On Monday, this chronicler joined a group of opinion writers/columnists in a round-table discussion on the newest financial investment instrument on the block, the Real Estate Investment Trust (REIT).
Secretary of Finance Carlos “Sonny” Dominguez was in high spirits as he entered the function room on the seventh floor of the newly retrofitted Department of Finance (DOF) building. He came in relatively unnoticed as our designated seats, with our back at the entrance, faced the bay window. We had a view of the beautiful expanse of Manila Bay horizon.
Secretary Sonny was proud of the renovations. “Have you seen our gym,” he asked. He ushered us to the nearby room full of expensive health wellness equipment. The discourse on the benefit analysis of REIT was at its interesting phase, when SecFin declared a five-minute ceasefire for his guests to savor the beauty of the famous Manila Bay sunset.
During the exchanges, he said, he waited for 40 long years before rice tariffication became a law last year. Back in 1989 during President Corazon C. Aquino’s administration, SecFin Sonny was wearing the agriculture portfolio hat. I was beaten 40 years ago.”
The investment potentials for this newest financial instrument on the market block are immense both from the perspective of investors and the real estate firms. The government will benefit as well, since one of the conditionalities include that the funding raised must be invested in the country, including infrastructure.
REIT can enhance further the development of the country’s capital market as it widens investors profile by getting into fold first-generation overseas Filipino workers (OFWs), who are already done sending their children to school, building their dream abode, and have extra money for investment.
BDO Chief market analyst Jonas Ravelas said it is a “timely investment instrument” for moneyed OFWs as well as those with extra income to spare. The yield could even be better than placing funds in time deposit due to the current low-interest-rate regime and monetary easing and further reduction in reserve requirements remain a possibility.
For real property developers and owners, the cliché “have your cake and eat it, too” is applicable. This is relative to the incentive provided in the law that allows property owners and/or developers to package their fixed assets into REIT, and list in the stock market. It’s a fund-raising activity and, at the same time, an avenue for the developers to “mark-to-market” their real estate assets.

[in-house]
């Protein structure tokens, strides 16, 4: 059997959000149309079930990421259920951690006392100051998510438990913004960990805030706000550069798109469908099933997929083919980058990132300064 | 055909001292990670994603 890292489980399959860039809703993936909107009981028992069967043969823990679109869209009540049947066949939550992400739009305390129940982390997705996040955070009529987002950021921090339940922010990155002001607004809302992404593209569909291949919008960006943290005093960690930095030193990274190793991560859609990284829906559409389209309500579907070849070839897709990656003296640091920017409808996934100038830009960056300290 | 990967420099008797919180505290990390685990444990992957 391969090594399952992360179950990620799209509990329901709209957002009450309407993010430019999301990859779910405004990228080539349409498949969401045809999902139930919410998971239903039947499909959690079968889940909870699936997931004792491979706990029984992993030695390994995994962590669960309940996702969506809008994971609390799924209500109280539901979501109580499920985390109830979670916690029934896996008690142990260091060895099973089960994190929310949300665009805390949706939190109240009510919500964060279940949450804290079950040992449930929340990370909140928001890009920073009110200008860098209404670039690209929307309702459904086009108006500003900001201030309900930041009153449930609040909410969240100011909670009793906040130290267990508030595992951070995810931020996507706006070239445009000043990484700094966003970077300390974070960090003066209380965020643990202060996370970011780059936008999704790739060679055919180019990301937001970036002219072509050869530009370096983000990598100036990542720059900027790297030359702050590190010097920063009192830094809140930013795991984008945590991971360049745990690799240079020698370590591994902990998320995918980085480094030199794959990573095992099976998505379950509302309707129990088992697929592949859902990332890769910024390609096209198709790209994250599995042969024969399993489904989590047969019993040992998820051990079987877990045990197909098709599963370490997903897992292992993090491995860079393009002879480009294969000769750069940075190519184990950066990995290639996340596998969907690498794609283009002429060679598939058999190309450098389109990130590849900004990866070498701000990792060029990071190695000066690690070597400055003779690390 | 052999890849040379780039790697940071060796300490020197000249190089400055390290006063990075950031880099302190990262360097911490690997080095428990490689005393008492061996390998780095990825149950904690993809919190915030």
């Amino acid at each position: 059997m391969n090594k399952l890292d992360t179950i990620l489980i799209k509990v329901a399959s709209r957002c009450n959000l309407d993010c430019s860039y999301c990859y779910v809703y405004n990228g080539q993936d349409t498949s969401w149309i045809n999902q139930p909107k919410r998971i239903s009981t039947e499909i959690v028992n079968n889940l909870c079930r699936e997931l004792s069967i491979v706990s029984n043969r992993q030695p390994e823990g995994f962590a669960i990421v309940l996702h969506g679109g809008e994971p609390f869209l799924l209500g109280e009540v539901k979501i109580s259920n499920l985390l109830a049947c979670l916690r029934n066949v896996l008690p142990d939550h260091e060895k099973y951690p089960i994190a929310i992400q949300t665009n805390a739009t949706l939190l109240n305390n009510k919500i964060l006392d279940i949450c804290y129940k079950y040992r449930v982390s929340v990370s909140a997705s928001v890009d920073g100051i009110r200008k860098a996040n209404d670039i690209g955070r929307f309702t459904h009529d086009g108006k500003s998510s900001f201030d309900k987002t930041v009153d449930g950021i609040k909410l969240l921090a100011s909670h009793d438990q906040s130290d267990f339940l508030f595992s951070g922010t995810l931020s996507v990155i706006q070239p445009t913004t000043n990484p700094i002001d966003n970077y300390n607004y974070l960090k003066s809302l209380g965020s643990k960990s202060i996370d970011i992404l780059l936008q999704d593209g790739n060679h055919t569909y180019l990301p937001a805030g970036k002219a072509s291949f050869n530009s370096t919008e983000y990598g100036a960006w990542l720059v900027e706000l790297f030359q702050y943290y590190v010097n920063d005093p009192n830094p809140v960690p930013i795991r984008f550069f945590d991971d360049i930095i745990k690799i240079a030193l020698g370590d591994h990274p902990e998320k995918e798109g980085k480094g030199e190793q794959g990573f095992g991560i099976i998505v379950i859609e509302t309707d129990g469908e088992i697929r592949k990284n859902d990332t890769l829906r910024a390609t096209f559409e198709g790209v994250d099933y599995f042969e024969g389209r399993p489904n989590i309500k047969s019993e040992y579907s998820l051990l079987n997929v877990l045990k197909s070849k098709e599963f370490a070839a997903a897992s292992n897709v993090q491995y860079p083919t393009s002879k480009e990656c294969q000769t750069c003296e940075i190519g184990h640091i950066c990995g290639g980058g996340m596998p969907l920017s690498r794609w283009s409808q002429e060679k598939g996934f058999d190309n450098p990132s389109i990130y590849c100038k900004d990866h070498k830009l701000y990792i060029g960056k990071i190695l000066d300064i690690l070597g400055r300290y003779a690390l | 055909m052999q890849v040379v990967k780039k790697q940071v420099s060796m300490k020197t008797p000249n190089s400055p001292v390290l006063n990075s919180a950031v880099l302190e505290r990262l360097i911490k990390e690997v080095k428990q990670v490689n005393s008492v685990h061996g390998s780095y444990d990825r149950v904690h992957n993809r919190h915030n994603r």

While the Philippine Stock Exchange awaits the maiden REIT public offering, I believed concerned agencies should now prepare to embark on a campaign, going around the countryside to attract prospective investors.
Help update: Assistance to hundreds of families victimized by the eruption of Taal Volcano keeps pouring in. Bank of the Philippine Islands (BPI) is giving its clients, whose families and businesses were severely affected by the Taal eruption, time flexibility to settle their monthly obligation, initially for 30 days without penalties and accrued interest. The delay in payments includes their credit card liabilities.
San Miguel Corporation, its subsidiaries, and affiliates mobilized their resources to assist in the on going relief efforts. On top of the millions of pesos worth of relief items, the conglomerate said its “civic-minded employees “have given their time and resources to our own relief efforts.”
Victory Liner donated a bus that Rotary District 3830 converted into a soup kitchen to cook hot meals for residents of the affected communities. And the Manila Bulletin management extended its helping hand Sunday to the families in areas hit by the fury of Taal. As of this writing she seems to be in an eerie silent mood. It’s a dangerous lull before another disruptive eruption occurs.
These are not just one-time activities. According to San Miguel President Ramon Ang, “We’re committed to continue helping our countrymen and doing more for them.”
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